The Role of Transpersonal Psychology in a Postsecular Society Mike King, Centre for Postsecular Studies, London Metropolitan University



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Evidence: 7 Postsecular Contexts

What though is the broader evidence for the postsecular, other than wishful thinking on the part of those who find the secular world something of a materialist desert? In searching for this evidence we need to bear in mind the particular quality of the postsecular, that it involves a spirituality born out of a secular substratum. Hence we are not principally looking at mainstream religion, which can be regarded as a somewhat beleaguered survival of the presecular into the postsecular era. Instead we are examining contexts where the spiritual emerges or re-emerges through discoveries and modes of thought peculiar to the secular world. In searching across Western culture today the following seven postsecular contexts emerge:




  1. the 'new' sciences of quantum mechanics, relativity and chaos (complexity) theory, which challenge the deterministic, mechanistic and reductionist worldview

  2. the emerging field of consciousness studies

  3. transpersonal psychology from its origins in James, Jung, Assagioli, through Maslow and Grof, to Wilber and beyond

  4. sections of Postmodern thinking and its precursors, including Heidegger and Levinas, and sections of Christian theology, in particular the 'Radical Orthodoxy', inspired by Postmodernism, including Don Cuppit

  5. the creative arts in the 20th C, for example artists from Brancusi to Bill Viola who have explored a wide range of conventional and unconventional spiritualities in their art

  6. Deep ecology and ‘ecosophy,’ mystical approaches to Nature, from Thoreau to Dillard; the neo-shamanism

  7. New Age and new religious movements

The new physics of quantum theory and relativity, emerging in the early 20th century, has had a radical effect in halting the progress of the reductionist worldview. We can suggest that a hundred years intervened between Laplace’s famous remark to Napoleon on being asked why God did not appear in his scientific work (‘Sire, I have no need of that hypothesis’) and Einstein’s discovery of the photoelectric effect in 1905. As a cornerstone of quantum theory, it led many scientists to suggest that we do indeed need ‘that hypothesis’, or something like it. However it was not until 1975 that Fritjof Capra’s The Tao of Physic brought the parallels between physics and mysticism to a broad readership (over a million copies have been sold in many languages). Many more books followed, bringing into mainstream culture the idea that not just quantum theory, but also relativity and chaos theory, challenged mechanistic notions of the Universe.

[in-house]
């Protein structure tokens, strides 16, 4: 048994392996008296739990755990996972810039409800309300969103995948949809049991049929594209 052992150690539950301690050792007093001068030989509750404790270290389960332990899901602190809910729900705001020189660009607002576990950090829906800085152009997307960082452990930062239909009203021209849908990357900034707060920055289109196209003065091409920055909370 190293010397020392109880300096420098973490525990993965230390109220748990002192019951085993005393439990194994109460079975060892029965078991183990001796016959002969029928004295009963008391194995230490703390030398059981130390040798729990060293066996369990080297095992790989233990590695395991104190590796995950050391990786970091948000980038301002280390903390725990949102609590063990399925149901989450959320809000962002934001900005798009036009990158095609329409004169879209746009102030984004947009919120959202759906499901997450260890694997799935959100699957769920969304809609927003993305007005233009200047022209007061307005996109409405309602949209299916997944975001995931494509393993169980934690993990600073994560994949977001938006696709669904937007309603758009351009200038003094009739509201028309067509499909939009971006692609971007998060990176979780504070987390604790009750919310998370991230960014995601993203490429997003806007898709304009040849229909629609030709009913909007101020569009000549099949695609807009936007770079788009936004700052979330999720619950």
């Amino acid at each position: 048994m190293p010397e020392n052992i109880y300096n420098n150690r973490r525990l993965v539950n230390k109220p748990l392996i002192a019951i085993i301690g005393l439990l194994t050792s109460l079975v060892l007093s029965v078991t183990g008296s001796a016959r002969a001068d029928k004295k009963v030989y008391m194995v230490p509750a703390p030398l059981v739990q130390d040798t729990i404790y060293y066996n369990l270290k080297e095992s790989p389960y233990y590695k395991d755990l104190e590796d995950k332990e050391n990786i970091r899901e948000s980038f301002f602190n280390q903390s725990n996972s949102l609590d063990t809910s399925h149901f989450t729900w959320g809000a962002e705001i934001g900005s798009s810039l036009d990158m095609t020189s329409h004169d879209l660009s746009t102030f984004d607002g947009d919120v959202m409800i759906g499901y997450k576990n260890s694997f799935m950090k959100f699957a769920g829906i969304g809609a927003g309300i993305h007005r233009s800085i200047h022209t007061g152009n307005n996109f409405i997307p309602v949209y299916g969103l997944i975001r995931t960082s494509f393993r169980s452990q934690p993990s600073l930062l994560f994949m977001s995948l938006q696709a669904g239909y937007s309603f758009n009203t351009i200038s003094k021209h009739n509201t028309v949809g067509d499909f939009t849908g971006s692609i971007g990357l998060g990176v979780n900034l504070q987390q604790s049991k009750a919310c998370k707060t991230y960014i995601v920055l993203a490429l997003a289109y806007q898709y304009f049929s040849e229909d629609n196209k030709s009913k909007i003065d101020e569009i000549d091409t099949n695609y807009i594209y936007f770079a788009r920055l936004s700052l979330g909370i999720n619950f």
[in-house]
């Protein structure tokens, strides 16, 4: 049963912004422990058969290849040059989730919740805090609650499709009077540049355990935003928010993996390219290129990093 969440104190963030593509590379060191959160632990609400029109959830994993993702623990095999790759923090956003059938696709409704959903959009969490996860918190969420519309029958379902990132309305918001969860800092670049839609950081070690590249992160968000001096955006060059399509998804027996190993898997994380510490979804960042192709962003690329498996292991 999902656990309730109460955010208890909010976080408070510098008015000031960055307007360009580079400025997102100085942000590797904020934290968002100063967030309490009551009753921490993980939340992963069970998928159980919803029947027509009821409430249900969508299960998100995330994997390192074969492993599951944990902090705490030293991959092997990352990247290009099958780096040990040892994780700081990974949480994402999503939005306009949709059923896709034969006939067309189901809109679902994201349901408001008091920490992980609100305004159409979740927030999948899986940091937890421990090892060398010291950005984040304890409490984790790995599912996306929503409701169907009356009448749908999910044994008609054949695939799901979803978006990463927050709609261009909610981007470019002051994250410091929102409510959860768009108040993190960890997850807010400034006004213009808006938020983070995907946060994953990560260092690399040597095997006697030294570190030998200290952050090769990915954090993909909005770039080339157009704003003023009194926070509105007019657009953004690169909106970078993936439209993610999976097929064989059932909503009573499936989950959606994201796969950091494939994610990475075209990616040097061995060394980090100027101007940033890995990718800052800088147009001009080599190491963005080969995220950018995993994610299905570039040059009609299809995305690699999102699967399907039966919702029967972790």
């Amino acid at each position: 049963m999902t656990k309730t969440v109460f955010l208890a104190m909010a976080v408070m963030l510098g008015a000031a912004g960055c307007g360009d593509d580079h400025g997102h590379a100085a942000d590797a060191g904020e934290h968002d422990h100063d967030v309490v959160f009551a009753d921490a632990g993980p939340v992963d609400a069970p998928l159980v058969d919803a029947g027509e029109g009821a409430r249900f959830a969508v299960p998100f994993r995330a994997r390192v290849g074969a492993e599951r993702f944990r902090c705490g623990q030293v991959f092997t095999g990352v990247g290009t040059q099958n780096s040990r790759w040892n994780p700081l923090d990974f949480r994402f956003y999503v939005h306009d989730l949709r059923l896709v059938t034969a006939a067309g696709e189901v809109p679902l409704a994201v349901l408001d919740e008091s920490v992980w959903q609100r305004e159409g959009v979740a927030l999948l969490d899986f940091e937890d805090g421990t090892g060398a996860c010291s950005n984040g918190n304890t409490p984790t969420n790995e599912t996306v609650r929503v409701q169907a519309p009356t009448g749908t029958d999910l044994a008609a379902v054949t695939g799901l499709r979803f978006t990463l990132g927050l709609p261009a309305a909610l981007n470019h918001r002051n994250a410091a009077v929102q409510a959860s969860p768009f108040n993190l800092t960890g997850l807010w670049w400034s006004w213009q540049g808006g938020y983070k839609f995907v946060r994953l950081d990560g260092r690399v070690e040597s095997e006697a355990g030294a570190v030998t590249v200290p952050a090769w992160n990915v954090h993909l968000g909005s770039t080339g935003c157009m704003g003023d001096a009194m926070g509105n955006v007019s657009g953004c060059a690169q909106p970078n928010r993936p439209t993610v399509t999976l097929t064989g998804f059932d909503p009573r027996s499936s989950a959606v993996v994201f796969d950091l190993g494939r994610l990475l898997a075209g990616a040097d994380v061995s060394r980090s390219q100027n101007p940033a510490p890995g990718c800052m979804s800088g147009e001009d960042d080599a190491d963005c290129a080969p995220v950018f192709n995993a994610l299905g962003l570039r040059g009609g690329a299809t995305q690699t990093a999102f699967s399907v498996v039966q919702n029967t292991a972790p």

Quantum theory has been one, but not the only, impetus behind an emerging science of consciousness. This field of study has grown up in the last decades of the 20th century and draws on a wide variety of disciplines. It is divided however between a reductionist brain science approach, and a more mystical and philosophical endeavour, characterised by Michael Chalmer’s proposed distinction between the ‘hard problem’ and the ‘easy problem’ (Chalmers 1995). The so-called easy problem comprises the conventionally scientific investigation of the brain. The hard problem is how to account for subjective experience, including the ‘qualia’ – that is the redness of red, the painfulness of pain and so on.



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